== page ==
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Voyager 1 Sends Messages from the Edge

ScuttleMonkey posted more than 8 years ago | from the so-long-and-thanks-for-all-the-fish dept.

Space 287

dalmozian writes "NASA's Latest News about the Voyager 1 is being run on Sci-Tech. The Voyager has passed into the border region at the edge of the solar system and now is sending back information about this never-before-explored area, say scientists at the University of Maryland. From the article: 'Voyager 1 and its twin spacecraft Voyager 2 are now part of a NASA Interstellar Mission to explore the outermost edge of the sun's domain and beyond. Both Voyagers are capable of returning scientific data from a full range of instruments, with adequate electrical power and attitude control propellant to keep operating until 2020.'" The proof of crossing the termination shock was covered earlier this year but now we can see the actual data.

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first message received from beyond... (-1, Offtopic)

Anonymous Coward | more than 8 years ago | (#13653219)

first post!

Wow. (5, Funny)

doxology (636469) | more than 8 years ago | (#13653223)

Those roaming charges must be astronomical!

Re:Wow. (3, Funny)

spoonyfork (23307) | more than 8 years ago | (#13653371)

Those roaming charges must be astronomical!

$65+ million over the next 15 years to put a number on it. My mobile bill doesn't seem so bad anymore.

Re:Wow. (5, Funny)

doxology (636469) | more than 8 years ago | (#13653397)

With that sort of cost, it would suck to cross the event Verizon and be pulled into a Cingular-ity.

Re:Wow. (4, Insightful)

DeadVulcan (182139) | more than 8 years ago | (#13653608)

...it would suck to cross the event Verizon and be pulled into a Cingular-ity.

Where is that "+1 Funny-to-some-but- may-induce-vomiting- in-others" moderation I've always wanted?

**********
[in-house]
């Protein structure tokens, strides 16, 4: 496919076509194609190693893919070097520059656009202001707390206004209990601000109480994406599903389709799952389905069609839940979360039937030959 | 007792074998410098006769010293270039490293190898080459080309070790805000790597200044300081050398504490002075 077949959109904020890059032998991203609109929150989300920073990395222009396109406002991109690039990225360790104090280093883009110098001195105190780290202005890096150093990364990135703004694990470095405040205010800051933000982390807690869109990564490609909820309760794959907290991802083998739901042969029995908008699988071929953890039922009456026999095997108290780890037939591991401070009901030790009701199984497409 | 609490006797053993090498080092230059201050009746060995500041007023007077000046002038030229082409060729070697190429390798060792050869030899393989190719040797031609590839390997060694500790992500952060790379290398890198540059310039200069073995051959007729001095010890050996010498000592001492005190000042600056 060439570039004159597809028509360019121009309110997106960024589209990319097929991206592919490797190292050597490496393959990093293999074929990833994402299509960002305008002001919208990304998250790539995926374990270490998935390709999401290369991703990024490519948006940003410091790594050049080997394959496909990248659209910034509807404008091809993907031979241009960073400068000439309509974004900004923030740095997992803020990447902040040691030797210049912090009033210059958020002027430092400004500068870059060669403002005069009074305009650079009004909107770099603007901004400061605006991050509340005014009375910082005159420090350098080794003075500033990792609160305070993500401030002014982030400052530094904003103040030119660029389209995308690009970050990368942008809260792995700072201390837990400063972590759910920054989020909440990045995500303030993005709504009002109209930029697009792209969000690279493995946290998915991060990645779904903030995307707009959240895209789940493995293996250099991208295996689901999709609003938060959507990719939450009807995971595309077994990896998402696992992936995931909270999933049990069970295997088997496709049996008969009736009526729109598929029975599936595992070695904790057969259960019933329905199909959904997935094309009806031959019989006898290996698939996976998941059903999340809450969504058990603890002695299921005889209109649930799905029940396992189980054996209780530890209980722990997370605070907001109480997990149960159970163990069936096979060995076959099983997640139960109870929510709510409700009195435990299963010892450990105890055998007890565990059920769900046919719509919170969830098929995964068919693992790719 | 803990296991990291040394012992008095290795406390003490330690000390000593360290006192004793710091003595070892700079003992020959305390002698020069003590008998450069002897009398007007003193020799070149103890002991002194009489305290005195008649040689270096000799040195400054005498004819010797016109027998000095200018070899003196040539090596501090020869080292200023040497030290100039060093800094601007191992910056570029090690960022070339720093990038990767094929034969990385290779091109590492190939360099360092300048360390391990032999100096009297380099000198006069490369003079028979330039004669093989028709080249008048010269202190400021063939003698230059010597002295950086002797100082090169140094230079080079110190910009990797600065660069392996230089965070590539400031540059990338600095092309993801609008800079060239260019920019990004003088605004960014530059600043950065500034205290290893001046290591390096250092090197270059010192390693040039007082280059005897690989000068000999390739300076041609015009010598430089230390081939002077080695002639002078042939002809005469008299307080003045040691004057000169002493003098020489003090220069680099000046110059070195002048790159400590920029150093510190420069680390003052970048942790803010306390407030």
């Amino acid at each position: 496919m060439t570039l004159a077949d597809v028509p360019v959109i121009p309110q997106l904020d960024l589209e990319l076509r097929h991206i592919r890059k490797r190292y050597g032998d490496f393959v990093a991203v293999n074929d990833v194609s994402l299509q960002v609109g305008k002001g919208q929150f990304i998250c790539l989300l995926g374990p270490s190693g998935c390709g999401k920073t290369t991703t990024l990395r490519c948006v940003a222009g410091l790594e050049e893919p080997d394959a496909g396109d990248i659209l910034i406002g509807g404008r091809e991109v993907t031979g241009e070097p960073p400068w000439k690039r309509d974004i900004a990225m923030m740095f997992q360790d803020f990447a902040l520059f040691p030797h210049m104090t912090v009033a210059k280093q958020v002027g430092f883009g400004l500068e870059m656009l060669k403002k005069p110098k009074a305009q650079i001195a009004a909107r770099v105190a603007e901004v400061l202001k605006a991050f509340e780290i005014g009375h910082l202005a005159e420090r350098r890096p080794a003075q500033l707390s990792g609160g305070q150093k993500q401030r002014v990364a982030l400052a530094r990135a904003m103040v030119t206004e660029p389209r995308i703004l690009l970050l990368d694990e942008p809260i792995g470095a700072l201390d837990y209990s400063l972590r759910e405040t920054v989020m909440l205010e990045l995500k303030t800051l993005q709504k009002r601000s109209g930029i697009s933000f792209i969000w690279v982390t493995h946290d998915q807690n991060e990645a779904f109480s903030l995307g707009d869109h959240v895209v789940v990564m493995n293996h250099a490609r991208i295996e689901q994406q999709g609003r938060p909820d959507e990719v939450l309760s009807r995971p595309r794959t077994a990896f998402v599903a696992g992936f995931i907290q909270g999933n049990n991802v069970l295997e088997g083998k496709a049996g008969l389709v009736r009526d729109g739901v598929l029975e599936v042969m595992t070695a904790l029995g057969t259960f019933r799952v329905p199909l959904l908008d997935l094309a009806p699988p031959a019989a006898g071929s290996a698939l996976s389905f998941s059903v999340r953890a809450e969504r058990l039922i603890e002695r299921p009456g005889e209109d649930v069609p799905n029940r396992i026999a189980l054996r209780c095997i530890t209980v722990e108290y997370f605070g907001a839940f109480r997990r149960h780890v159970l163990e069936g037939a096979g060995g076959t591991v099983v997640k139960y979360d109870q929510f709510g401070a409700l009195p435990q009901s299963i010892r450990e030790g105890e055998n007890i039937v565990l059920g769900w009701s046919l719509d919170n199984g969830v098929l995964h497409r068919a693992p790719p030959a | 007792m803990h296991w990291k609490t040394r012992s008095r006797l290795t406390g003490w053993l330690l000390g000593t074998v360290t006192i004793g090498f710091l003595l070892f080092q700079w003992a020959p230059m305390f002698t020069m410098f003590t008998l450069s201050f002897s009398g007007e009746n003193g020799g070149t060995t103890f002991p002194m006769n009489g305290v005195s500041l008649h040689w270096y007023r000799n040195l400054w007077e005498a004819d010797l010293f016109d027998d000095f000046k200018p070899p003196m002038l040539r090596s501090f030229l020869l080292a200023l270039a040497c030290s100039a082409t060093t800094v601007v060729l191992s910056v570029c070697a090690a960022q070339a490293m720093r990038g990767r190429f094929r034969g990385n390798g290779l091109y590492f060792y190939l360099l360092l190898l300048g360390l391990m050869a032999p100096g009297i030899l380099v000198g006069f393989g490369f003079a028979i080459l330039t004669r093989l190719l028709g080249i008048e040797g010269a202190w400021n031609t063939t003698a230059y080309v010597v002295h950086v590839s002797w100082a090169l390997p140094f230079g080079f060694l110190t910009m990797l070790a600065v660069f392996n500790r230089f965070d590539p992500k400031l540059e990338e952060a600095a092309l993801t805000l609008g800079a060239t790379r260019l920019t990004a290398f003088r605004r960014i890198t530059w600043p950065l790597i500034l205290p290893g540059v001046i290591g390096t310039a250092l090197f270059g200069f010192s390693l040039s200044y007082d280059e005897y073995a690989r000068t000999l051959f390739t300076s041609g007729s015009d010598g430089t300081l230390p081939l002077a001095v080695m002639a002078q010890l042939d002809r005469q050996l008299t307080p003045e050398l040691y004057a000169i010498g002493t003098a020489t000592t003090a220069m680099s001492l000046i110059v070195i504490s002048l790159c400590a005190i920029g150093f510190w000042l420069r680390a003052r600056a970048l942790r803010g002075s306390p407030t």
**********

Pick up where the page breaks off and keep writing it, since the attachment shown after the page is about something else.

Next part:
And the message was.. (1, Funny)

Anonymous Coward | more than 8 years ago | (#13653227)

Beam me up Scotty! :)

Top 10 List (5, Funny)

AKAImBatman (238306) | more than 8 years ago | (#13653234)

My attempt at humor. (Stand back.)

You might be an astrophysicist if:

10. You only refer to the ninth planet as "Pluto-Charon"
9. You constantly correct everyone that Pluto-Charon is sometimes the eighth planet.
8. You've throttled someone for joking about "The Borg" when you mentioned Wolf 359.
7. You are of the opinion that there are only 8 planets in the solar system.
6. You get booted out of the family reunion for constantly correcting "scientific" conversations.
5. You think that the slowdown of the Pioneer Space Probe is a more important mystery than the Pyramids.
4. The last JPL probe burst at least 10 of your pet theories.
3. You punched Neil Armstrong for "contaminating" the moon with human presence.
2. You passed out before Neil's return punch landed.

And the number one way to tell you're an astrophysicist is...

1. You hold your breath in awe as a probe sends back data on inky blackness.

Thank you, thank you! I'll be here all week! (Ok, ok. So the rest of the gags all sprung out of the number one "joke". Try not to groan too much.) :-P

Re:Top 10 List (5, Informative)

Anonymous Coward | more than 8 years ago | (#13653317)

5. You think that the slowdown of the Pioneer Space Probe is a more important mystery than the Pyramids.
Mystery no more? [lanl.gov]

Re:Top 10 List (4, Informative)

AKAImBatman (238306) | more than 8 years ago | (#13653592)

That's one theory that's been suggested, but there are many more [wikipedia.org] . While the RTG explanation seems most likely, many scientists hold to the idea that the RTG doesn't produce *enough* thrust to cause the anomaly.

Re:Top 10 List (2, Funny)

Anonymous Coward | more than 8 years ago | (#13653342)

Well, that's 30 minutes of your life you'll never get back.

Re:Top 10 List (3, Insightful)

RatBastard (949) | more than 8 years ago | (#13653375)

Not to hijak the thread too much, but what "mystery of the pyramids"? People built the largest stone structures they could using the most stable shape they could find. Where's the mystery? And it's not even like they got them right the first time. They had at least one pyramid colapse because the angle was too steep, hence the resulting "bent pyramid" where they changed angles half-way up. And they started with a much simpler design of a series of stepped platforms on top of each other. It's not that hard to think that an engineer looked at that and thought "Hey! I bet we could add sloped sides to that and it would look really cool!" and acted on it.

The only "mystery" is people being unwilling to understand the sheer number of men it took to build them. No one questions how the Great Wall of China was built, and it is a much more impressive engineering feat than the pyramids.

Re:Top 10 List (1)

AKAImBatman (238306) | more than 8 years ago | (#13653410)

Dude. It's a joke. Relax.